Seeing Beyond 3D
ANOORA'S STEPFATHER Rasid Aus, a quiet, thoughtful chap in his early forties who seems as comfortable with the past as he is with the present, often sees apparitions. He would describe, almost casually, the assorted hideous forms he encountered the night before while doing his rounds as a security guard in a nearby youth training centre. Other times Rasid would warn me about the vampire spirits (pontianak) that occasionally popped up in the area. But he was also sensitive to benign spirits. Soon after my son Ahau was born, Rasid told me he had seen two ethereal female forms guarding the infant boy in his sleep. It was a lovely image, and I supposed at first that it was Rasid's way of communicating his feelings about Ahau being an honoured guest of his tribe.
A few days later, Anoora's uncle Utat told me he had seen two beautiful women in a dream, watching lovingly over Ahau. I asked Utat if he had heard Rasid's report, and he looked even more pleased. "See, Rasid also saw them! That's very good!" Utat grinned. I wasn't surprised to learn, subsequently, that Utat is reputed to be fairly chummy with the Orang Halus (elves) of Bukit Secocol.
The word halus means gentle, refined, or noble. Once upon a time, the Orang Halus were regarded as angels, or at least "good fairies." When Manusia (humankind) became more and more kasar (coarse or ignoble) and began desecrating nature, the Halus felt offended, as they had to keep moving into the subtler dimensions. These days the Temuan are generally afraid of the mischief a bunch of disgruntled Halus can do. They tell stories about people who suffer terrible mishaps or die suddenly of incurable jungle fevers soon after they did something offensive to the Halus. (Many years ago, a public works department worker ignored warnings about a huge yellow rock in the Selangor River. He proceeded to carry out some engineering operation on the rock. Within minutes he was feeling delirious with fever, and within hours he was dead. The yellow rock, apparently, was a popular Halus hangout. No one has dared disturb it since.)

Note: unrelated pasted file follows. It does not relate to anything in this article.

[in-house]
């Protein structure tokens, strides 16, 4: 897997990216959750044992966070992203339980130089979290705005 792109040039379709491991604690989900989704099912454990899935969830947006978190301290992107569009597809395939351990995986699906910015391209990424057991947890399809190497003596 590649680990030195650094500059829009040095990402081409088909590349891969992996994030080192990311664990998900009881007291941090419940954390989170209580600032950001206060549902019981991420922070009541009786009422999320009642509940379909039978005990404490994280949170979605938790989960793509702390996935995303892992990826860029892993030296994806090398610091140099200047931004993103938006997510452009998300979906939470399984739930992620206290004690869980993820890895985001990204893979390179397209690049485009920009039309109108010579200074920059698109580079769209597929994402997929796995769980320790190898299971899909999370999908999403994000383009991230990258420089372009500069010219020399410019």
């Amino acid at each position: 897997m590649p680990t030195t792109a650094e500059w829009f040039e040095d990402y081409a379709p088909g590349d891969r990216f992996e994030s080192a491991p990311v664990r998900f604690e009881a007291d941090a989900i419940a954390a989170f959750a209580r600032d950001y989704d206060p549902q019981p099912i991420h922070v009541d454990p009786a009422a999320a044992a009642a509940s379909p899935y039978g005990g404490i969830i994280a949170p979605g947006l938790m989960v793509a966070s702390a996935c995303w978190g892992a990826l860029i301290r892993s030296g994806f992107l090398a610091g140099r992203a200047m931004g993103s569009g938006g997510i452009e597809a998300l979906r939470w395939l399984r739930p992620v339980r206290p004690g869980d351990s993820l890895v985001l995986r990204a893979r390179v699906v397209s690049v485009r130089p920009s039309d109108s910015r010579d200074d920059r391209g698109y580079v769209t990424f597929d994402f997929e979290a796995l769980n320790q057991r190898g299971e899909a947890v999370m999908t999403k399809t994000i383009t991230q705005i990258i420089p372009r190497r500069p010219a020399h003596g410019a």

When I was looking for a possible site to build Anoora her own little hut, Utat gravely suggested that I pick another spot. Why? "Jangan marah," he began, sounding very humble. "Don't be angry, but that is part of an Halus processional pathway." I thanked him for the information. I realised I had in fact been drawn to that particular spot because of its magical feel. Privately I felt that the elves and fairies wouldn't mind the three-dimensional presence of a small hut inhabited by friendly humans. However, I could understand the Temuan's fear of offending their bi'hiang (unseen) neighbours. I haven't found an equally attractive spot and Anoora's private hut remains an unfinished project.
A few months later, Utat and his second cousin Selindar Babot were forced to abandon their forest dwelling when a punai (pink-collared green pigeon) flew into their sleeping quarters. For more than three months Utat and Selindar had to bunk down with Indah and Rasid. I asked Utat what it was all about, and all he would say was, "The punai is a very ill omen." He seemed very shaken by the whole thing. I found it hard to accept that all it took to scare them was for a pigeon to fly into their hut. "Surely," I probed, "this sort of thing happens quite often?"
Utat's reply was terse: "It was no ordinary pigeon."
AFTER A CERTAIN PERIOD of pantang (taboo) had elapsed, Utat and Selindar quietly moved back into their home. Only quite recently, about a year after the incident, did I manage to extract from Utat what exactly it was that had spooked him and Selindar. It was a hantu seburu (spirit hunter), disguised as a pigeon. Or perhaps the poor bird was only seeking refuge from the invisible predator. The best thing that arose from this incident was that it forced Utat - who is extremely shy, almost to the point of being a recluse - to stay within chatting distance for a few months, so that I could tap him for esoteric information.
"Sounds like the jungle is full of unseen dangers," I commented.
"It gets worse," Utat said without elaboration.
"Do you mean the spirits were much friendlier in the old days?"
"Is this because we have been encroaching on their world with our bulldozers and military exercises and so on?" I ventured.
Utat favoured me with a thin smile, as if to say, "Clever boy!"
I felt an important point had been established. "Well, so many hills have been levelled, so much forest felled, and now all we see are residential estates, factories, new townships... does this mean the spirits have had to flee? Or are they still around somewhere?"
Even as I asked the question, the answer was already forming in my thoughts. What the Orang Asli call "spirits" others call "magnetic field disturbances." When someone is stricken with sakit hutan (jungle fever), the Orang Asli say he must have done something to offend some guardian spirit. Allopathic doctors would say a mystery virus got him. It was suddenly clear to me that no matter what terminology one preferred, Nature had her own way of resolving ecosystemic imbalances caused by human greed and insensitivity - whether through inclement climatic changes, pestilent diseases spread by unknown viral strains, or simply letting us drive one another berserk to the point of full-scale biological or nuclear warfare.
Antares © 1998
Excerpt from TANAH TUJUH, for permission to reprint please email: firstname.lastname@example.org
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